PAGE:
Friday, May 24, 2013

/* Written as a personal challenge; it is possible to rewind a Variadic list; in fact it's extremely easy, as it is based on the use of pointers, which have a definitive size in memory, so you can move up and down the list simply by adjust the pointer of the list.  In this example this was accomplished using the sizeof function and adjust the list pointer by iterations of this (I believe it's 4 bytes, but I might be wrong about that).  I haven't tested this with any other type in the list (chars*, doubles, etc) but it seems like it aught to work.
*/
#include <iostream>
#include <stdarg.h>
using namespace std;
void out(int sou,...);
int main(){
int i=0;
out(i,3,4,5,6,0);
cin >> i;
return 0;
}
void out(int sou,...){
int r=0,i=1;
va_list test;
int start=sizeof(test);/*this grabs the size of the pointer*/
va_start(test,sou);
while(r=va_arg(test,int)){
cout << "int = " << r << ":"<<(int)test << endl;
i++;/*this counts the number of parameters passed to the function*/
}
test-=start*i;//this rewinds the pointer to the start of the list
while(r=va_arg(test,int)){
cout<<r<<endl;
}
va_end(test);
va_list test2;
va_start(test2,sou);/*this is just provided as a second method of "rewinding the list" though is less efficient*/
while(r=va_arg(test2,int))cout << "int = " << r << ":"<<(int)test << endl;
va_end(test2);
}

Thursday, May 23, 2013

/*  Here's one more example on using variadic functions that I was playing with.  This on scans an entered string and looks for '!', reporting if it's found with "DETECTED", then applies a few different treatments to the string depending on what int parameters are sent down.  Mostly I did this to see if I could, with the idea being: could it be possible to pseudo-replicate what happens with a "printf" function?
*/
#include <iostream>
#include <stdarg.h>
using namespace std;

void newp(char* dat,...);

int main(){
char rr[99];
int ii=999;
cout<<"Enter a string:";
cin >> rr;
newp(rr,1,2,1,3,1);
cin >> ii;

}
void newp(char* dat,...){
char gist;
va_list o;
int i=0,j=strlen(dat),k=0;
for(k;k<j;k++){
if(dat[k]=='!')cout<<"DETECTED!"<<endl;
}
va_start(o,dat);
while(gist=va_arg(o,int)){
switch(gist){
case 1:
cout << dat << dat <<endl;
break;
case 2:
cout << endl << "WORD!" << endl;
break;
case 3:
cout.setf(ios::right);
for(i=61;i<85;i++){
cout.width(i);
cout<<i<<")"<<dat;
}
cout<<endl;
break;
default:
cout<<"Undefined parameter"<<endl;
break;
}
}
}

// This is just a quick sample of another very basic variadic function; this one returns which of however many // strings are sent to it is the longest.  I think that's probably a poorly phrased sentence, but there ya go.

#include <iostream>
#include <stdarg.h>
using namespace std;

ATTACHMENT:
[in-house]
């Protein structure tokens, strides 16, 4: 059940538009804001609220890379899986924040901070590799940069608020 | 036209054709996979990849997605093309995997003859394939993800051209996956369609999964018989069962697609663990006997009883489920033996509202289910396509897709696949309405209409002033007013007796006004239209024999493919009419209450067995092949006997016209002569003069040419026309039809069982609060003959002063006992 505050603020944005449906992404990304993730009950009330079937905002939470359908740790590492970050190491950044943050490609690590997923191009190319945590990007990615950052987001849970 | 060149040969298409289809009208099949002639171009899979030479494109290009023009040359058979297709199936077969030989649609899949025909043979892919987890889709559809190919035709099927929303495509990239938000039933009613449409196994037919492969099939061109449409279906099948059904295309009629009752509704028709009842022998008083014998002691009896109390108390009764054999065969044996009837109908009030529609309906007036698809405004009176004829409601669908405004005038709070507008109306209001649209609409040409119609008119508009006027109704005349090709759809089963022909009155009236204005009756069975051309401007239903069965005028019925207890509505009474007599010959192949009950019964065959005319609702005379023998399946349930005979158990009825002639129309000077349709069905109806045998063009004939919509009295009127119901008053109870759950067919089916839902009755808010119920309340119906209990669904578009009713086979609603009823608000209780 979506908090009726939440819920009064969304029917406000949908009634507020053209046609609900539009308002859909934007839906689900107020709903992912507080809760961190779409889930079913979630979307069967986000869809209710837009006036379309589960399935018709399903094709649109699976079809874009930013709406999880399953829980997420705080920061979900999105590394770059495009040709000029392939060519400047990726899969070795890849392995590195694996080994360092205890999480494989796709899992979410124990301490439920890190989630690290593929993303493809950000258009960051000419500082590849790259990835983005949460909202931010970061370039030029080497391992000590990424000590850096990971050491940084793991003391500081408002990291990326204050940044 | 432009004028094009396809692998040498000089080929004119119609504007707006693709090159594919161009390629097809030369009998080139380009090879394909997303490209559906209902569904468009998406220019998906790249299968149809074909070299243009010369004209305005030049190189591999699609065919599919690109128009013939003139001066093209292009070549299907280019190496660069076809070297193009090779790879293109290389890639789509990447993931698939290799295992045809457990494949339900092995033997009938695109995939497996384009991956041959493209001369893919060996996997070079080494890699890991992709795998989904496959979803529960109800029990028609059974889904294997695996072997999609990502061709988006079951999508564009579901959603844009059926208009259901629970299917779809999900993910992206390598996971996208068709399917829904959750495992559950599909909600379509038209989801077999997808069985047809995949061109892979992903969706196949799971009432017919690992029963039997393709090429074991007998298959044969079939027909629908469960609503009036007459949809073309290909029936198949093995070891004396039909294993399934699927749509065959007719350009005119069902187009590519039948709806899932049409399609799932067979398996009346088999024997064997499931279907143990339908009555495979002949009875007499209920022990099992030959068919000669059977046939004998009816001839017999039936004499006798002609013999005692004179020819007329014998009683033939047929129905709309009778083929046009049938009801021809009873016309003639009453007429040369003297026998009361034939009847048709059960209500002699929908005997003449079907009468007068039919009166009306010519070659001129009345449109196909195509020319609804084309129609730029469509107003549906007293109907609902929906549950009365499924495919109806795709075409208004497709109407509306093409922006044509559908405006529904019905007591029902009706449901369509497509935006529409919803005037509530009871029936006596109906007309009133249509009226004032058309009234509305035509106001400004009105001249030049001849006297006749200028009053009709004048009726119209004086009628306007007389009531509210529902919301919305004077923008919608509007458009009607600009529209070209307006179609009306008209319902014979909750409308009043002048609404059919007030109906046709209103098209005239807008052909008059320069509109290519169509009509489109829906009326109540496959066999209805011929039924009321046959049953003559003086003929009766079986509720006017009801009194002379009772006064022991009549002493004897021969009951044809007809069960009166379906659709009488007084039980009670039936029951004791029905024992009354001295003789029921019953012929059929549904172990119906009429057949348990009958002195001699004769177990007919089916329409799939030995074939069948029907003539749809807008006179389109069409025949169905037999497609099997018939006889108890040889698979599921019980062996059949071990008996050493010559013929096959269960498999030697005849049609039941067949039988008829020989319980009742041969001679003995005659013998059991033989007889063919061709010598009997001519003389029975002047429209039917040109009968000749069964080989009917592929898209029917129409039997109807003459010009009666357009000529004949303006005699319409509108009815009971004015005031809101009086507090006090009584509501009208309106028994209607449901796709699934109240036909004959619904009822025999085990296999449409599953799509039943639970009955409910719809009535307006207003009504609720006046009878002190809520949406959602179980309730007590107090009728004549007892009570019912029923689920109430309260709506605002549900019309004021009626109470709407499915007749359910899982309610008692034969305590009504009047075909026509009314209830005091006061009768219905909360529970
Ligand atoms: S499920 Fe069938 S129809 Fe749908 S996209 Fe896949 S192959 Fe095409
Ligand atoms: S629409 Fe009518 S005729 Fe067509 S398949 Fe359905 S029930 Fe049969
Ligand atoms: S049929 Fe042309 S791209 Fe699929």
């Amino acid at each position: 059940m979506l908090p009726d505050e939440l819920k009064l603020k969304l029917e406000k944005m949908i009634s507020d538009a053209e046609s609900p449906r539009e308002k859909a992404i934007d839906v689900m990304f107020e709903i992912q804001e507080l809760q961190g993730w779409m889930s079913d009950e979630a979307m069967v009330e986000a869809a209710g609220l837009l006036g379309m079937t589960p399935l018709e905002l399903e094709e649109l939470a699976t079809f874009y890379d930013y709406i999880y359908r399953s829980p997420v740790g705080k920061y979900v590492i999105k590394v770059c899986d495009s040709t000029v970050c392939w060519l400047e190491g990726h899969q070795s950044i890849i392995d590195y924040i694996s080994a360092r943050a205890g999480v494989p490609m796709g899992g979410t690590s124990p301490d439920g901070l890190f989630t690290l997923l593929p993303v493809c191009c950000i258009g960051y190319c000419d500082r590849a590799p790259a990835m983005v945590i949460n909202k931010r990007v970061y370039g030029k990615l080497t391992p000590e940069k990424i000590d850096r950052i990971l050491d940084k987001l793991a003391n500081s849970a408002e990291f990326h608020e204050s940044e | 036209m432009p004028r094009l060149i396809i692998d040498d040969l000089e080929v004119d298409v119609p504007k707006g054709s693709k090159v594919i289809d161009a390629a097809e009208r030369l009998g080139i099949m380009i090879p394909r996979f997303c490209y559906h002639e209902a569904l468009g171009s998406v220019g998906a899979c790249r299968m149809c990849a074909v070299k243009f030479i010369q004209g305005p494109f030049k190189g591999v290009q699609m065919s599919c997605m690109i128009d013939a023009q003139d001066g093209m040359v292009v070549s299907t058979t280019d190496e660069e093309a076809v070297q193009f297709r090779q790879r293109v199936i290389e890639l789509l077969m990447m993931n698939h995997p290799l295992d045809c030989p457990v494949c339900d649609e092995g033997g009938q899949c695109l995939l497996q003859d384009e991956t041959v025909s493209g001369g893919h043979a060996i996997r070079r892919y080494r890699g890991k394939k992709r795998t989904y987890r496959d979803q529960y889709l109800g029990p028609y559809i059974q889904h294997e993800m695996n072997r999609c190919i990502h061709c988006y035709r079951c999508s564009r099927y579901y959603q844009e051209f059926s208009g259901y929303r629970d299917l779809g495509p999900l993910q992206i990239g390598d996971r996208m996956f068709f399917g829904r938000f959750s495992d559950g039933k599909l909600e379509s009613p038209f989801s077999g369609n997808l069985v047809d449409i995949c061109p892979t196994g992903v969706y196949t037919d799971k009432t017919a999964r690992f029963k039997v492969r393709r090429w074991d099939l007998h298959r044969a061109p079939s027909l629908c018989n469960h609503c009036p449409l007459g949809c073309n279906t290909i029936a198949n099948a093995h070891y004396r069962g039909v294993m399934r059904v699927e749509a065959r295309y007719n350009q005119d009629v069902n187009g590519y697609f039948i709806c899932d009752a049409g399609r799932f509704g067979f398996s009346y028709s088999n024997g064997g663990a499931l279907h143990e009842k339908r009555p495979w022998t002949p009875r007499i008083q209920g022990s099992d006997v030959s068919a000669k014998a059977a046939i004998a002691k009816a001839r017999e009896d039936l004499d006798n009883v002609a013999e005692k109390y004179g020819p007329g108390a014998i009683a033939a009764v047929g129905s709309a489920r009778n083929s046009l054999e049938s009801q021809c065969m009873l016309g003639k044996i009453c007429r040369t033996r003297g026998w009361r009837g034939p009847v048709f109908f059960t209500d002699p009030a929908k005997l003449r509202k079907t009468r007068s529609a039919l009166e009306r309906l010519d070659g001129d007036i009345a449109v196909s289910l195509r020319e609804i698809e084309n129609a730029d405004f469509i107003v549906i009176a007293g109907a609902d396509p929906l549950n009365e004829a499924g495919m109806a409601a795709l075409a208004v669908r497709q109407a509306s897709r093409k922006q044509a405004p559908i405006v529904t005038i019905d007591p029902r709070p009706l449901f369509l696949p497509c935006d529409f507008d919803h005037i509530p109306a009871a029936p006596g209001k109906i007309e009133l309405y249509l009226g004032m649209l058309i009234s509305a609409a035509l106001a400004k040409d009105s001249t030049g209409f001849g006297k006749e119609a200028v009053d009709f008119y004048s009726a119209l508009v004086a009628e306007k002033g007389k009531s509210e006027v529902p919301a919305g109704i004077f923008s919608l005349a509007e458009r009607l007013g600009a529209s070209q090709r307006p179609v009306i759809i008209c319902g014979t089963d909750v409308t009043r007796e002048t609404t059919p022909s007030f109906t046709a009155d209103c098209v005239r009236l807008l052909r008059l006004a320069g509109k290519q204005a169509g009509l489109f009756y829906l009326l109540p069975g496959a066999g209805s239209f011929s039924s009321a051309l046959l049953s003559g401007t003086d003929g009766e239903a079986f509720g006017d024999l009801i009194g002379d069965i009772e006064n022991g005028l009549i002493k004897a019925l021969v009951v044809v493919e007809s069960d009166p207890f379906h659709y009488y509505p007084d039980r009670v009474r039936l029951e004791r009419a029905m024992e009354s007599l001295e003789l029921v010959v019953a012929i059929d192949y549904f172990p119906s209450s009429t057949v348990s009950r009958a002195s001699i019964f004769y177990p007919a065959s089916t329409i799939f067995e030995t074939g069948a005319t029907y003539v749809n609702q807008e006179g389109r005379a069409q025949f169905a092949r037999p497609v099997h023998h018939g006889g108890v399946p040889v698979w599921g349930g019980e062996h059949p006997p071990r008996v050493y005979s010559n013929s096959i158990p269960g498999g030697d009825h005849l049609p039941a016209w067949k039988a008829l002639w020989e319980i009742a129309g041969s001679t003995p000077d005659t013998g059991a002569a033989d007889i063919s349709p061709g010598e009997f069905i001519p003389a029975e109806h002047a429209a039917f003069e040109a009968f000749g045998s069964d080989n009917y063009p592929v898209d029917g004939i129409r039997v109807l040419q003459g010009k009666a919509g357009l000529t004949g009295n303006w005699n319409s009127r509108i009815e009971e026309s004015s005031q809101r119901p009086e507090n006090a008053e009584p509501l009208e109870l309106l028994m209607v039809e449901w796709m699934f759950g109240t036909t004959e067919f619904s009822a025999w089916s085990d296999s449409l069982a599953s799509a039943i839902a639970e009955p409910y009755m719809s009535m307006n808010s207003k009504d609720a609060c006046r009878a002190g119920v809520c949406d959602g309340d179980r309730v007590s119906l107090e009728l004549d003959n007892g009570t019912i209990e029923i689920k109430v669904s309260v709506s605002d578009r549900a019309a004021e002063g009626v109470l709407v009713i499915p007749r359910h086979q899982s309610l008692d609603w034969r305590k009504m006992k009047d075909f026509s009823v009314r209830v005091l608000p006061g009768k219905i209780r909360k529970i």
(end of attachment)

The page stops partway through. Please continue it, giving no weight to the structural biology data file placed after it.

const char* longest(char* lon,...);
int main(){
char* lon;
int g;
cout << longest(lon,"He","heee","heeeeee",'\0');
cin >> g;
return 0;
}
const char* longest(char* lon,...){
va_list whi;
va_start(whi,lon);
int i=0,j=0,k=0;
char* bonk;
char* bink;
while(bonk=va_arg(whi,char*)){
for(i=0;bonk[i];i++){
j++;
if(j>k)bink=bonk;
}
}
return bink;
}

frustration=nstrcat(des,...);(ver 1.1)

#include <iostream>
#include <stdarg.h>

const char* nstrcat(char* des,...);
void merge(char*, char*);

const char* nstrcat(char* des,...){
va_list pass;
va_start(pass,des);
char* base;
while(base=va_arg(pass,char*)){
if(base)merge(des,base);
else break;
}
va_end(pass);
return des;
}
void merge(char* des,char* base){
int i=0,j=0;
for(i;des[i];i++);
for(i;base[j];i++,j++){
des[i]=base[j];
}
}
The hardest thing to wrap your head around when you first start working with va_list's (it seems to me) is the idea that each time you reference the list with va_arg it advances the the address pointer for the parameter list.  Once you figure out how to work with that the rest goes pretty easy.

ASCTOINT 1.2 (Now with range checking,bad input rejection, and negitive numbers!)

#include <iostream>
#include <cstdlib>
#define MAX 99

int asctoint(char*);
int pow(int,int);

using namespace std;

int main(){
char ghost[MAX];
int alter=0;
int p=0;
cin >> ghost;
alter=asctoint(ghost);
cout << alter;
cin >> p;
return 0;
}
int asctoint(char* a){
int grab[MAX];
bool flip=false;
int i=0,j=0;
int num=0;
int toast=0;
if(a[0]=='-'){
flip=true;
i++;
}
for(i;a[i];i++,num++){
if(a[i]>47&&a[i]<58)grab[i]=a[i]-48;
else return 0;
}
if(flip){
j++;
}
if(num>10)return 0;
for(j;num>0;j++,num--){
toast+=pow(grab[j],num);
}
if(flip)toast*=-1;
}
int pow(int dig,int exp){
int i=0;
if(exp>1){
for(i=0;i<exp-1;i++){
dig*=10;
}
}
return dig;
}

ASCTOINT

ASCTOINT function:
(I didn't bother to add any boundaries on the input, but remember that an int has a practical max, and too high of a number will cause this function to return a REALLY weird number)

#include <iostream>
#include <cstdlib>
#define MAX 99
int asctoint(char*);
int pow(int,int);
using namespace std;
int main(){
char ghost[MAX];
int alter=0;
int p=0;
cin >> ghost;
alter=asctoint(ghost);
cout << alter;
cin >> p;
return 0;
}
int asctoint(char* a){
int grab[MAX];
int i=0,j=0;
int num=0;
int toast=0;
for(i=0;a[i];i++){
grab[i]=a[i]-48;
num++;
}
for(j=0;num>0;j++,num--){
toast+=pow(grab[j],num);
}
}
int pow(int dig,int exp){
int i=0;
if(exp>1){
for(i=0;i<exp-1;i++){
dig*=10;
}
}
return dig;
}

Tuesday, May 7, 2013

Here is the OOP344 blog, as requested.
Looking forward to this class, learning some desktop presentation libraries like conio and curses.
Should prove to be interesting.